Sunday, May 02, 2010
You will recall that in our last blog, we posted a story about a young man named Zmnako, a student at AUIS. Until a few months ago he was presumed dead in the gas attack on Halabja in 1988. Since writing, I have talked with him, and learned that on the day of the gas attack he was three months old and was left behind in the family’s home in Halabja. He was not discovered until two full days after the attack when an Iranian soldier found him and placed him with a family in Iran where he grew up. (See last blog for details.) He is a wonderful, gentle, young man who enjoys being a student at AUIS. See below for a picture of him kneeling next to the Halabja cemetery memorial marker that bears his name.
Since posting the last blog, we went with a group of faculty to Erbil, the capital of the Kurdistan Regional Government, for a two day weekend trip. It takes about three hours to get to Erbil, by way of a mountainous road, one section of which has very sharp switchback curves as the road snakes up and down the side of the mountain. (Oh! for a motorcycle in moments like that.) Erbil is larger than Sulaimani, and has a larger expat community. They in turn can support Western stores and restaurants that we lack around here. Erbil also has a traditional bazaar like Suli’s, but also has a large modern mall, complete with huge grocery store – the closest thing to a Super Walmart we have seen in this part of the world. There is also a combination bakery, delicatessen, and restaurant called Bakery N’More that stocks beef salami, sliced turkey, good cheese, and other foods that we cannot get around here. We bought some food, but not too much as we cannot use a large amount in the next month.
Erbil is widely known in the region as being one of the oldest continuously inhabited cities in the world. It is mentioned in some of the records of ancient Mesopotamian empires. There is a large circular flat top hill that rises perhaps 300 feet from the level plain that is now the modern city of Erbil, and on top of the hill successive generations have built fortifications, called a citadel. The citadel was actually occupied until a few years ago, and now is undergoing significant renovation. See next photos of the citadel from below. If you ever come this way, you must check out the rug museum in the citadel. While there we met a group of 15 brave American women who were involved in a tour of the region. Each had had to convince husbands and/or family that travel to this part of Iraq is safe. They were loving the experience.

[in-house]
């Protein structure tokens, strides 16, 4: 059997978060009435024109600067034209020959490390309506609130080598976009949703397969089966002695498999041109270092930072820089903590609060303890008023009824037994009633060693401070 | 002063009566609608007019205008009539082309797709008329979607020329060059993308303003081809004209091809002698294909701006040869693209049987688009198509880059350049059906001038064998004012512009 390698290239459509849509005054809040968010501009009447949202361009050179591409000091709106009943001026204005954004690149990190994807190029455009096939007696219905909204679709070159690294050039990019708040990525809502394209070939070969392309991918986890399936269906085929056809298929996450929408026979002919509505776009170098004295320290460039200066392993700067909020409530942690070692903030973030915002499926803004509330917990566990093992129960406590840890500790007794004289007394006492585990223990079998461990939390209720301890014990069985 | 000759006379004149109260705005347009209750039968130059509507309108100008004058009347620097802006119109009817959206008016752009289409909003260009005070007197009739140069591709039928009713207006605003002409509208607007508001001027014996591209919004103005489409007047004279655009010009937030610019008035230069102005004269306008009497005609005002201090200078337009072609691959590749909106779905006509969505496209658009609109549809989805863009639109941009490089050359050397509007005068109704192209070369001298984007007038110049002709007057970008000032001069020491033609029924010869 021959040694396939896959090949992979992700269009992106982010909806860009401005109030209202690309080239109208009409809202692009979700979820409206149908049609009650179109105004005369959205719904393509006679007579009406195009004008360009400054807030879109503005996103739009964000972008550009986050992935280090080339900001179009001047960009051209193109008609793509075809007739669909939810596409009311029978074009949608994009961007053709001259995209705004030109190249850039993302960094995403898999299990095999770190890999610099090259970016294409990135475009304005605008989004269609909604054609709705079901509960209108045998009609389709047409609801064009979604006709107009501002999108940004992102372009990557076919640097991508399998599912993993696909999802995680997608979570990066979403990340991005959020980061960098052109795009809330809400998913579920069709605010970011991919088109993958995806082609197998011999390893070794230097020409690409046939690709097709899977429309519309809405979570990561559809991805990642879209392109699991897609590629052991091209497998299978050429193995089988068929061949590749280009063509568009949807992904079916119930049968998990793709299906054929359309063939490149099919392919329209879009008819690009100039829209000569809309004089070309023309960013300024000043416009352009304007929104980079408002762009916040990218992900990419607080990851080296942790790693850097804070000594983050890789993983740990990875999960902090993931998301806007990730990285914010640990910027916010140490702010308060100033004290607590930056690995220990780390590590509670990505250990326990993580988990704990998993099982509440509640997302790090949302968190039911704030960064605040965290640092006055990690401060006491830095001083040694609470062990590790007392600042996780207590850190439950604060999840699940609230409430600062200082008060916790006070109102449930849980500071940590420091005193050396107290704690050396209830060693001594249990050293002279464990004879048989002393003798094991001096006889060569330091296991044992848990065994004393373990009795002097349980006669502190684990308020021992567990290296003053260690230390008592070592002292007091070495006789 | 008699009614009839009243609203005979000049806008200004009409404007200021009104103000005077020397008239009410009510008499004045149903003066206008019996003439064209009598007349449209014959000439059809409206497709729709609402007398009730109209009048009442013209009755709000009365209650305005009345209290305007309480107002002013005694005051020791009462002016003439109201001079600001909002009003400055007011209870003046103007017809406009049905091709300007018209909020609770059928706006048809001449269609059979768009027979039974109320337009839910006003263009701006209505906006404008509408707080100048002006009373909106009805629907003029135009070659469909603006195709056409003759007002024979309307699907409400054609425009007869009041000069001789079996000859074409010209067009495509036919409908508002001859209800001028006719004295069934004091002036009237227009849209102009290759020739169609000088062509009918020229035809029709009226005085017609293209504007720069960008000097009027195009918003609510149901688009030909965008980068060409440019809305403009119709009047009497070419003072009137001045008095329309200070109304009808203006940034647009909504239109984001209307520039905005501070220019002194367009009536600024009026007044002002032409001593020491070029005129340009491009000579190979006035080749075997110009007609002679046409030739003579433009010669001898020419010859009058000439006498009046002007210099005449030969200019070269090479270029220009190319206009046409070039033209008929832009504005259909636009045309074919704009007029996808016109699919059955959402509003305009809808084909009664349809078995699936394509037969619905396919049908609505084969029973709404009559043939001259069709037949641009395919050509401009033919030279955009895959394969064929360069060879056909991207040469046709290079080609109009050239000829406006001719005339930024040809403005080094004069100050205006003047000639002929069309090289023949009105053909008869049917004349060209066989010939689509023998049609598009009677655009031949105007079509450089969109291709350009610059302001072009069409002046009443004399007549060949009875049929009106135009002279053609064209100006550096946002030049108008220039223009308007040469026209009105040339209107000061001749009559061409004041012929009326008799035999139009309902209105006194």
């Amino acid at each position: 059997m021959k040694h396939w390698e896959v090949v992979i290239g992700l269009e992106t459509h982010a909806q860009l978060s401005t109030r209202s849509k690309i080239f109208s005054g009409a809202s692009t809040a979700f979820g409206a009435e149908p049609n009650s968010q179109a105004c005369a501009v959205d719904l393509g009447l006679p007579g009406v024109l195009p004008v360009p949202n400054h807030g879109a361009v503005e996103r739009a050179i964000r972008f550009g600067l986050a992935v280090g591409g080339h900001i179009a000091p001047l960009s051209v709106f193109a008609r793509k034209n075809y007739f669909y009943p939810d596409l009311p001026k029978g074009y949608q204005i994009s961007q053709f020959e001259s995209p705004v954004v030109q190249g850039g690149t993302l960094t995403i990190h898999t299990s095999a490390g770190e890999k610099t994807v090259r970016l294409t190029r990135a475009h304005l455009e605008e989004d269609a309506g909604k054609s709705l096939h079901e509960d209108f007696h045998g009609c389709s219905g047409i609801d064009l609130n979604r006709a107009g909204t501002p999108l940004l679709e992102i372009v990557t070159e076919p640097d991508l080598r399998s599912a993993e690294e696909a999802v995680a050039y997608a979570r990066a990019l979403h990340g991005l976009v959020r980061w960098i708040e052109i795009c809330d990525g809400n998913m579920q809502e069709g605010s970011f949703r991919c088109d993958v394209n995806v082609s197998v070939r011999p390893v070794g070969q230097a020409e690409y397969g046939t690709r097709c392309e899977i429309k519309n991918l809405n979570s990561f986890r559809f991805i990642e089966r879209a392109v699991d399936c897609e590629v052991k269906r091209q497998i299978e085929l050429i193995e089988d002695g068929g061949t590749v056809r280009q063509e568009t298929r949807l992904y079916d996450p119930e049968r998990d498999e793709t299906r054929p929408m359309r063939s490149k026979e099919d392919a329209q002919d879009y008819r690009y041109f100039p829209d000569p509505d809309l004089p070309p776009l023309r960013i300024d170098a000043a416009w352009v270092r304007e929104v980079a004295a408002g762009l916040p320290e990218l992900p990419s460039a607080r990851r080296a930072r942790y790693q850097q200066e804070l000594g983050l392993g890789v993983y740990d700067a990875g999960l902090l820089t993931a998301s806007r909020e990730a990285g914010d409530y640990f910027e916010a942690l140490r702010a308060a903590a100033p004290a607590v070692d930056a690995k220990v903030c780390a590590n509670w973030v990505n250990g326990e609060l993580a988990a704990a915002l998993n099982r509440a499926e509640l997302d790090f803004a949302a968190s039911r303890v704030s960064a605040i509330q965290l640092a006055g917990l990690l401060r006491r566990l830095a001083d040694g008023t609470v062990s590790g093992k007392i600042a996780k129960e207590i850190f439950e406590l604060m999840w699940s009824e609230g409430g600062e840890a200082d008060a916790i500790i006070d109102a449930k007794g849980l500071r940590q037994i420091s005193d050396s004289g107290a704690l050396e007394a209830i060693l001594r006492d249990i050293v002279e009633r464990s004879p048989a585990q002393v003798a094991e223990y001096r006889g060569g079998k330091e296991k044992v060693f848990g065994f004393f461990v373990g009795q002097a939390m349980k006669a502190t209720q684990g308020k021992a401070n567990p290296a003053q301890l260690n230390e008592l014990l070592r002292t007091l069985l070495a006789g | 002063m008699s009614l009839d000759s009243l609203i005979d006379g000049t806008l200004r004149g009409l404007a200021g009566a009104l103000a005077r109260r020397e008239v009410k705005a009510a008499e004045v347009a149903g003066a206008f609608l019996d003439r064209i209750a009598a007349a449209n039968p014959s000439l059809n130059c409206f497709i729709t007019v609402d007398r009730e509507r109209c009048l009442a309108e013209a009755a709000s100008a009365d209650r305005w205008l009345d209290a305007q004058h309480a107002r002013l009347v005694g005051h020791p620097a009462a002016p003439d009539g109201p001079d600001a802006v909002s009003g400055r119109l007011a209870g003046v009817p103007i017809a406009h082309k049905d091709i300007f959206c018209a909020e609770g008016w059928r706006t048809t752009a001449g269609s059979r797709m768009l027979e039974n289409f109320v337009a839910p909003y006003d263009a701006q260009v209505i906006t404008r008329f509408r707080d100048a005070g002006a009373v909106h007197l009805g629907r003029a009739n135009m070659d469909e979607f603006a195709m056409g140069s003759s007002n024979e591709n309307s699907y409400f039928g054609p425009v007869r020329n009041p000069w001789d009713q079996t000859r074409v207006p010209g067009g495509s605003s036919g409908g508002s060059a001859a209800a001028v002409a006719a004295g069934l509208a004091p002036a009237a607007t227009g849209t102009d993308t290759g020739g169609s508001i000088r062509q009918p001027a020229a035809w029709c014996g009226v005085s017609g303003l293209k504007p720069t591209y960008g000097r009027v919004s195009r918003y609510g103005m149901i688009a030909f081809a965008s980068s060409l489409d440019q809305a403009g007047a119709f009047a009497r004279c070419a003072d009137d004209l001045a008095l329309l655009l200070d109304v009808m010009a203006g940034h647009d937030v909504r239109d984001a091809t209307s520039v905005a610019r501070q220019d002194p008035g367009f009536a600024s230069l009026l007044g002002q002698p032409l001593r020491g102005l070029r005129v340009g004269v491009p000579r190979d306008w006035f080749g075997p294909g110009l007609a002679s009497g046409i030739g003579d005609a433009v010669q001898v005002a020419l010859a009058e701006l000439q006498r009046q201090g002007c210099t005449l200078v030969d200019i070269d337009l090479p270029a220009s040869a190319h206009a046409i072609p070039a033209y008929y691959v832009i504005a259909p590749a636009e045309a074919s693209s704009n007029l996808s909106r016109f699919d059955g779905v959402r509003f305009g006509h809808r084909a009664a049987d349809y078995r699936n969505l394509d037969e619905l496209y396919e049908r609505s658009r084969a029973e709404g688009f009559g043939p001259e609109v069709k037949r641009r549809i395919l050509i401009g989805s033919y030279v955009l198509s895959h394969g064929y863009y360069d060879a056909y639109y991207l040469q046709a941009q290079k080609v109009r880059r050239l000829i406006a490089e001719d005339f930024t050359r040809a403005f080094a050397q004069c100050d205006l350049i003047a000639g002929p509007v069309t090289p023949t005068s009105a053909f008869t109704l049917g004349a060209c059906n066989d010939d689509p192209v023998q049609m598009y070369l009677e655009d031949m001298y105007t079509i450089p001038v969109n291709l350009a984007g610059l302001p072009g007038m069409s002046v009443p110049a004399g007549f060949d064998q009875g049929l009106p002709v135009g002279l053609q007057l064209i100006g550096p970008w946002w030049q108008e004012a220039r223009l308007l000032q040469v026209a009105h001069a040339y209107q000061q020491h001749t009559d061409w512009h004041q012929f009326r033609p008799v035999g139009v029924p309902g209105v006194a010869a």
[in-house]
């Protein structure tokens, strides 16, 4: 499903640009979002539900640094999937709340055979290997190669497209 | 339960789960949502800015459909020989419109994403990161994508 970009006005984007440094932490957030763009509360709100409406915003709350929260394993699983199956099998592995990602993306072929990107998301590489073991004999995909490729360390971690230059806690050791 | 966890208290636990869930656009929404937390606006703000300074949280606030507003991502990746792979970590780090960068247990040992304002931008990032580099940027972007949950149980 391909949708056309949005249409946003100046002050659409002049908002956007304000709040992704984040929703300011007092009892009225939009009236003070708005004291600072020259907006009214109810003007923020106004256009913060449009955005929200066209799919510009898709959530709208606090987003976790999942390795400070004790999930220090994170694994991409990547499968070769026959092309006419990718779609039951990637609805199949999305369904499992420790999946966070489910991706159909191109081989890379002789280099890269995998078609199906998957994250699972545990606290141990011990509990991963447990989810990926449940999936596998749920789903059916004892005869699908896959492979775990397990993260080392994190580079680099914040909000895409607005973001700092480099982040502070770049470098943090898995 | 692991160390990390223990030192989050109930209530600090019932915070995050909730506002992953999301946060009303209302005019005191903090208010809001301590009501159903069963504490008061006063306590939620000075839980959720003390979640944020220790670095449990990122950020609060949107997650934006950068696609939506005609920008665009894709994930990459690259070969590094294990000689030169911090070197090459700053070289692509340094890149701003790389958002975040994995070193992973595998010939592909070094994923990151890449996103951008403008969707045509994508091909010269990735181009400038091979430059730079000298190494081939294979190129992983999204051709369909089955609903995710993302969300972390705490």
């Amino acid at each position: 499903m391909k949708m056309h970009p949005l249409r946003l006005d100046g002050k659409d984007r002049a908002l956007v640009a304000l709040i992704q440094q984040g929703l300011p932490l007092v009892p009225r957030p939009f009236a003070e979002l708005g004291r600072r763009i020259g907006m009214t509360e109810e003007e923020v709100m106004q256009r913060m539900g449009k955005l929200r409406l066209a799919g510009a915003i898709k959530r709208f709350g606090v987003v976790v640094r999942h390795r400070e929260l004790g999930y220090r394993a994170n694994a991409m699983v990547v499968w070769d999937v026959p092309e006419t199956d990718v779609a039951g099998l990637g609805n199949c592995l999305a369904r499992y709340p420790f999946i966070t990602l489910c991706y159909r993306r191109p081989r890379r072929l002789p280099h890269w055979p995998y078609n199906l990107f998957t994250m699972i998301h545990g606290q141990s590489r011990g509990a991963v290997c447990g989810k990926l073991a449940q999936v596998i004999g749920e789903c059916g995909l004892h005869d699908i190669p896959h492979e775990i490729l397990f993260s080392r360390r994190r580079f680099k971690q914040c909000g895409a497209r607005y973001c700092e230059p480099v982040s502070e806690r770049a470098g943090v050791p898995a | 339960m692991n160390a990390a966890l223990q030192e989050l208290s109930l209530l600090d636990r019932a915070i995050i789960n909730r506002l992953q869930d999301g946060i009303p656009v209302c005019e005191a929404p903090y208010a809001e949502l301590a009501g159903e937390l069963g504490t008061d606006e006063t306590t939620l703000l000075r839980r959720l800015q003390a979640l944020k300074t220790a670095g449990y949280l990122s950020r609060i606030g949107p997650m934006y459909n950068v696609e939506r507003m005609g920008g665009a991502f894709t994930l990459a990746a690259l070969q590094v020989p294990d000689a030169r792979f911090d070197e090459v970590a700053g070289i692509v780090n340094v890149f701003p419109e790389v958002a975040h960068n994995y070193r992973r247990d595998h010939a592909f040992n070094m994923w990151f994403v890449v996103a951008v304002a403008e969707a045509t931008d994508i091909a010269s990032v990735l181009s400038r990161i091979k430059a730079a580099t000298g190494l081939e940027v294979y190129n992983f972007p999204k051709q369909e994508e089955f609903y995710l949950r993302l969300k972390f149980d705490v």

While in Erbil we went to the home of Rawa, one of Carl’s students from the fall term. In this home we met his lovely family: Mohammed, father, Shadia, mother, and Ramyar, Baso and Basya, brothers and sister. The latter two are delightful and energetic 13 year old twins. Mohammed has earned a Ph.D. and is the head of the physics education program at a university in Erbil, and Shadia is an elementary school teacher. They are in many ways the new face of Kurdistan: well educated and professional, but still committed to the family values of the Kurdish people. In traditional Kurdish style, we sat around a tablecloth that had been spread on the floor. The food was delicious, as usual. See photos below.
When Rawa picked us up at the hotel he was driving a late model Chrysler 300, and after being crunched up in Toyota Corollas for much of our local transportation, we were delighted to ride in an American car that felt almost limousine-like in its size and comfort. The car, it turns out, belongs to his older brother Ramyar who works for the American computer equipment maker Sysco which has an office in Erbil. That we liked it is a sign that perhaps we really should be coming home. Sorry, no pictures of the car.
We are now hunkered down for the last 5 weeks of classes, plus finals week. If all goes according to plan, we should be back in the US by the evening of June 11. This has been a long semester so it’s difficult not to wish away this last month. I’m sure we will end up doing some exciting things before we leave, we are just not sure what that is at the moment.
Thanks for reading. Sorry that we are running out of new experiences. If you are curious about an aspect of life we have not covered, feel free to write to firstname.lastname@example.org, and we’ll see what we can do to get information.